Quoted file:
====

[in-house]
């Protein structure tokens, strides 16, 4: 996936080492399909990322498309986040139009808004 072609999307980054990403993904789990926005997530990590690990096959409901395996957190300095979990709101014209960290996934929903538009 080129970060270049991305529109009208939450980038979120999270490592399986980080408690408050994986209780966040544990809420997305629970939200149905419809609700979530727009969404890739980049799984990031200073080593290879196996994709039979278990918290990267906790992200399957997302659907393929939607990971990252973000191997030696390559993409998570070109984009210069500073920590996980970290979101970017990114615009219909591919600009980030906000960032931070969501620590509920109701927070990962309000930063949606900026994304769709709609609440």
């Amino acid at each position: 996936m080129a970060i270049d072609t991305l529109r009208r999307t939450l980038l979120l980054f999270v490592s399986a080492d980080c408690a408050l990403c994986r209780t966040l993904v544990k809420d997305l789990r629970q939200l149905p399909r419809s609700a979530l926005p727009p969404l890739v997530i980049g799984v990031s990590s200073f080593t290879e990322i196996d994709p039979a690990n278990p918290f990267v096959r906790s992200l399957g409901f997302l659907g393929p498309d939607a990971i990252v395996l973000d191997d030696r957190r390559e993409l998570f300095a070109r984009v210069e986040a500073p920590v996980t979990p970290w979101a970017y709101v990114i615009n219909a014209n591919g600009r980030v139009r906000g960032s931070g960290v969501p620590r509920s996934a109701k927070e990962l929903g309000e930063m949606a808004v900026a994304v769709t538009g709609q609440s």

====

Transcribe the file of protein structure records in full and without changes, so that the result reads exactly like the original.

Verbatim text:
[in-house]
């Protein structure tokens, strides 16, 4: 996936080492399909990322498309986040139009808004 072609999307980054990403993904789990926005997530990590690990096959409901395996957190300095979990709101014209960290996934929903538009 080129970060270049991305529109009208939450980038979120999270490592399986980080408690408050994986209780966040544990809420997305629970939200149905419809609700979530727009969404890739980049799984990031200073080593290879196996994709039979278990918290990267906790992200399957997302659907393929939607990971990252973000191997030696390559993409998570070109984009210069500073920590996980970290979101970017990114615009219909591919600009980030906000960032931070969501620590509920109701927070990962309000930063949606900026994304769709709609609440």
């Amino acid at each position: 996936m080129a970060i270049d072609t991305l529109r009208r999307t939450l980038l979120l980054f999270v490592s399986a080492d980080c408690a408050l990403c994986r209780t966040l993904v544990k809420d997305l789990r629970q939200l149905p399909r419809s609700a979530l926005p727009p969404l890739v997530i980049g799984v990031s990590s200073f080593t290879e990322i196996d994709p039979a690990n278990p918290f990267v096959r906790s992200l399957g409901f997302l659907g393929p498309d939607a990971i990252v395996l973000d191997d030696r957190r390559e993409l998570f300095a070109r984009v210069e986040a500073p920590v996980t979990p970290w979101a970017y709101v990114i615009n219909a014209n591919g600009r980030v139009r906000g960032s931070g960290v969501p620590r509920s996934a109701k927070e990962l929903g309000e930063m949606a808004v900026a994304v769709t538009g709609q609440s």